'State Boys Rebellion'
Finished Mark Bowden's 'Guests of the Ayatollah.'
I'd give it a thumbs-up review. But it didn't meet my initially high and excited
expectations. I wanted to know a lot more about Iran and its history. But that wasn't Bowden's goal. I did come away with many useful pieces of knowledge. Among them: A.) Anyone who thinks there's a great Westernized undercurrent in Iran that can be manipulated to our advantage ought to be very careful. There is such an undercurrent. But the same thing was said about Iraq before Saddam's fall -- and look what happened. Ayatollah Khomeini and Muqtada al-Sadr didn't spring from nowhere. B.) Bowden convinced me that, for the most part, Jimmy Carter handled the hostage crisis with great dignity and determination. ...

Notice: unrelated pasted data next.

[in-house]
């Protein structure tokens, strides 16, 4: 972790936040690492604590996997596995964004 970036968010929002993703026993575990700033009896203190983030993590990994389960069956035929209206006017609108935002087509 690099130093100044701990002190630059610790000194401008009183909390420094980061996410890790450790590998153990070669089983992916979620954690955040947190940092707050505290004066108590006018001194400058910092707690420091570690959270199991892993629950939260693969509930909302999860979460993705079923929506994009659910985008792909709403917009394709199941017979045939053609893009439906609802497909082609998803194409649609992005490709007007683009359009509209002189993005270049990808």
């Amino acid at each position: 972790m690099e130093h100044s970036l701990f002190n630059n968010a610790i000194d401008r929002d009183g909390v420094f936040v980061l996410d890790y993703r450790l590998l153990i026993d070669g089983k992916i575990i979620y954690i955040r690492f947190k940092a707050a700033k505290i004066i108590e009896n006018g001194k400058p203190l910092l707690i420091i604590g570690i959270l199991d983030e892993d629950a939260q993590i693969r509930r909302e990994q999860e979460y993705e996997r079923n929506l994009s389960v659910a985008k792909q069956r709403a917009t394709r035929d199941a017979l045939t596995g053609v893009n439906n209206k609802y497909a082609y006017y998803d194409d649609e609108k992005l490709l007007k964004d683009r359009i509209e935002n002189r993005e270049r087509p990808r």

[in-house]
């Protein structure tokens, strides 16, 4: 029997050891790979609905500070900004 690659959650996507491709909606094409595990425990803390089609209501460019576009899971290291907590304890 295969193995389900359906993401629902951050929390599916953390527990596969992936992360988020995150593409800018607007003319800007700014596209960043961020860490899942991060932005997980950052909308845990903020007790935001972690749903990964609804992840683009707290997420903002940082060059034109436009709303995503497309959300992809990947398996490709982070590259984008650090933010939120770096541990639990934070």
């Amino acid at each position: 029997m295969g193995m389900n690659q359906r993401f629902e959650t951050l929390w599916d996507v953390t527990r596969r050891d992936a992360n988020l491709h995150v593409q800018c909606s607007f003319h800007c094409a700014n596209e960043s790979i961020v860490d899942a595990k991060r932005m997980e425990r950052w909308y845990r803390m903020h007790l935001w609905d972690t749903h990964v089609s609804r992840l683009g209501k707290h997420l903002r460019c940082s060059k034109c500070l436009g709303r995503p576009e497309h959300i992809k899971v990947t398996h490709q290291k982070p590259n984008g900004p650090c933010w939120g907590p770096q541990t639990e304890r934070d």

... Now for my next book: Michael D'Antoni's 'The State Boys Rebellion.'
I'm only a few chapters into it and already in a state of shock how the mentally ill, and those who were thought to be mentally ill, were brutally treated. It begins to explain a bit why it was so difficult to act on the warning signs of the Virgina Tech killer. The mental health system here and elsewhere was so dominated by quackery for decades that there's now an understandable hesitancy to do anything that even remotely smacks of forced commitments to mental institutions. But I'd still argue
that past abuses -- as portrayed in other books, including 'One Flew Over Cuckoo's Nest'
-- forced the pendulum to swing too far to the overly cautious we-can't-do-anything side. ...